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'Gazetteer of the Persian Gulf. Vol I. Historical. Part II. J G Lorimer. 1915' [‎2539] (1056/1262)

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The record is made up of 1 volume (1165 pages). It was created in 1915. It was written in English and Arabic. The original is part of the British Library: India Office The department of the British Government to which the Government of India reported between 1858 and 1947. The successor to the Court of Directors. Records and Private Papers Documents collected in a private capacity. .


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In May, the month in which it died out at Masqat, plague was
found to exist on the island of Qishm; but still none was present in
Turkish 'Iraq, though a second steamer on which plague had occurred
during the voyage from India had arrived at Basrah in February, and
a third, the " King Arthur/' in May 1900.
In April and May of 1901, however, a few cases of plague, ten of
which were fatal, occurred at Basrah ; and in May 1901 and January
1902 small outbreaks took place at Baghdad.
In March 1903 two steamers arrived at Basrah on which deaths from
plague had recently occurred, but the port remained unaffected; in
April lind May, however, an outbreak at Masa^idah in the Zubair Qadha,
not far from ''Amarah on the Tigris, was accountable for the deaths of
some 40 persons. In April 1903 a mild epidemic of plague was said
to have occurred in the Turkish Sanjaq of Hasa; and in May and June
a smart outbreak took place in the Bahrain islands, off the Hasa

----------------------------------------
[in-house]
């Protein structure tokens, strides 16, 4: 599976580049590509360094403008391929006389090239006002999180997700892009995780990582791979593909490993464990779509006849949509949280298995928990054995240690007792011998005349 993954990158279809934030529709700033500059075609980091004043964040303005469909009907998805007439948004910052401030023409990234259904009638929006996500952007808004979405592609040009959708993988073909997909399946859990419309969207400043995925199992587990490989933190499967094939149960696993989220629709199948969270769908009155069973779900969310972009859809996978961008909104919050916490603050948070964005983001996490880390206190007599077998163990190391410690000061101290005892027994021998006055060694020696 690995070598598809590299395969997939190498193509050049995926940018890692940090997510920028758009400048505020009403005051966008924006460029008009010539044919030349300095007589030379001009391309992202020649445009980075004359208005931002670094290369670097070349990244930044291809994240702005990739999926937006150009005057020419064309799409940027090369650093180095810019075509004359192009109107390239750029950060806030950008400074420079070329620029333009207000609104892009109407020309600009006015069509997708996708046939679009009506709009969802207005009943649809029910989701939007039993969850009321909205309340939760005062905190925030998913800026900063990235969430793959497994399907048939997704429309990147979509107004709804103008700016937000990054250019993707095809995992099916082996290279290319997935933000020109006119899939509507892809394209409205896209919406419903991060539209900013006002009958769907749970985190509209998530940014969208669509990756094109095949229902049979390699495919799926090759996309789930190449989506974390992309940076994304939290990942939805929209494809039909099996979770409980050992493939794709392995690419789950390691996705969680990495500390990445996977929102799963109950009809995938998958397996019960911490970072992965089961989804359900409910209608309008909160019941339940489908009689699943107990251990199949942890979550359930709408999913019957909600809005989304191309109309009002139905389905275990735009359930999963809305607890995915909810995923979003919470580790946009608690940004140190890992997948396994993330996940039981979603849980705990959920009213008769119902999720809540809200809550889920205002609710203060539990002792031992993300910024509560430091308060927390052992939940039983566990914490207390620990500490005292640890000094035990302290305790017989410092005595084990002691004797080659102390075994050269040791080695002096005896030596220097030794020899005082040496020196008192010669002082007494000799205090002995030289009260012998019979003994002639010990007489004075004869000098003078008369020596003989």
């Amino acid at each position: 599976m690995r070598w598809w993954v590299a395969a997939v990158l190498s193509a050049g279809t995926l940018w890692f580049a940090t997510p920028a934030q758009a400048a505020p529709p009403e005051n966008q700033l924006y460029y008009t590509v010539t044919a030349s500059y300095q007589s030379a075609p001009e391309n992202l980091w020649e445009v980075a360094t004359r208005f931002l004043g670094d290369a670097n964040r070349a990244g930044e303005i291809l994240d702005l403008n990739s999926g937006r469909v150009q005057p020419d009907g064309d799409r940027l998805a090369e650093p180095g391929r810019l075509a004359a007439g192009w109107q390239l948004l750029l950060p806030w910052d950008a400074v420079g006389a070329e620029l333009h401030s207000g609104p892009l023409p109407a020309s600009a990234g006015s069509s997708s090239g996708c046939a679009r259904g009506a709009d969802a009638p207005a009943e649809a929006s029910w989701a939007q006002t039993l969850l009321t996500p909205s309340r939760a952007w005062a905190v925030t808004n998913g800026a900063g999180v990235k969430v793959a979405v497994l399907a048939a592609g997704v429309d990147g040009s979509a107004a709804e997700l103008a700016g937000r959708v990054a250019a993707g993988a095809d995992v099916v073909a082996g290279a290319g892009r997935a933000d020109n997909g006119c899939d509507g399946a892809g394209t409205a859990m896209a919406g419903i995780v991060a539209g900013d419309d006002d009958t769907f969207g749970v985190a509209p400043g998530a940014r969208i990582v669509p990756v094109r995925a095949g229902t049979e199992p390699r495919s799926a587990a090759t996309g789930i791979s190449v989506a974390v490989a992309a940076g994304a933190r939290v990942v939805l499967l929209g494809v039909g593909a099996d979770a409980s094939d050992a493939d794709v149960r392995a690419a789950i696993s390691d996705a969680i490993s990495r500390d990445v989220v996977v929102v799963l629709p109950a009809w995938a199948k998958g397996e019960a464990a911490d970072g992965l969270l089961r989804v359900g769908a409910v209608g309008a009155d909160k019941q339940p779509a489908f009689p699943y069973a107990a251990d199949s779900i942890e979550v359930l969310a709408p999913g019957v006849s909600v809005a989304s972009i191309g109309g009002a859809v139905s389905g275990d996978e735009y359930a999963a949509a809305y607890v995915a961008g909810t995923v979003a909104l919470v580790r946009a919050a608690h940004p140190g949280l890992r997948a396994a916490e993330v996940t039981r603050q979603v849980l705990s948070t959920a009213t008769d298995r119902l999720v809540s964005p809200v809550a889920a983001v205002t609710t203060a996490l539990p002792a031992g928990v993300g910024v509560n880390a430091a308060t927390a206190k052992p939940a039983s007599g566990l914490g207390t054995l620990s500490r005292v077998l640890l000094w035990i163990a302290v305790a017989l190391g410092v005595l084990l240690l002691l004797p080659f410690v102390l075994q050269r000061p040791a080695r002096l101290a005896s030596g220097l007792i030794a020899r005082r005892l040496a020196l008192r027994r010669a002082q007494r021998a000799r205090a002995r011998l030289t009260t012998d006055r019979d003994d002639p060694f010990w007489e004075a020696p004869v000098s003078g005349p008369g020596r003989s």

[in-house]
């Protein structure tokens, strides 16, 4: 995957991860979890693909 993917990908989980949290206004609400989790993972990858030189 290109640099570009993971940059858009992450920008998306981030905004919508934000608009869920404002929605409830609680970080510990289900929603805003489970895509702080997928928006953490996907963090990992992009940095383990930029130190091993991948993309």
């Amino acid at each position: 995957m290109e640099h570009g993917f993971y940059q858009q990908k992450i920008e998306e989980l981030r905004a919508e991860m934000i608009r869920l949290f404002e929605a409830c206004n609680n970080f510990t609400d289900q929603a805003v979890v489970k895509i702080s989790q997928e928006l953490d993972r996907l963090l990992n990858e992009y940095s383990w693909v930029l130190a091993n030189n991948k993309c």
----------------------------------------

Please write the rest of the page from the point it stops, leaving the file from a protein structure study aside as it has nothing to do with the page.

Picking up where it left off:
coast, which is supposed to have claimed some 300 victims out of
about twice that number of persons attacked.
In May and June 1904 plague was present at Lingeh on the Persian
coast, 146 cases being reported, and was carried from there into Lar;
but the resulting mortality in that district is unknown. The disease
suddenly disappeared on the arrival of an epidemic of cholera in the
same neighbourhood.
The only other outbreak of plague in the Gulf remaining to be
recorded is one in Bahrain, which continued from the beginning of May
to the end of June 1905. This epidemic was practically confined to the
towns of Manamah and Muharraq, in each of which about 400 cases
—half of them fatal—occurred j but there were also a few cases on
board the fleets then engaged in pearling operations upon the banks of
the Arabian side.
Plague and Cholera Conference at Paris, 1903.
Meanwhile the problem of preventing the ingress of Asiatic epidemic
diseases had been discussed once more in Europe. The scope of the
Paris Conference of 1903 was more ample than that of its predecessors,
and its work included not only the revision and completion of the
Conventions already in force " but also a the definition, under one single
agreement, of the measures necessary for safeguarding the public health
against the invasion and propagation of both plague and cholera/' At
this Conference all the principal countries of the civilised world were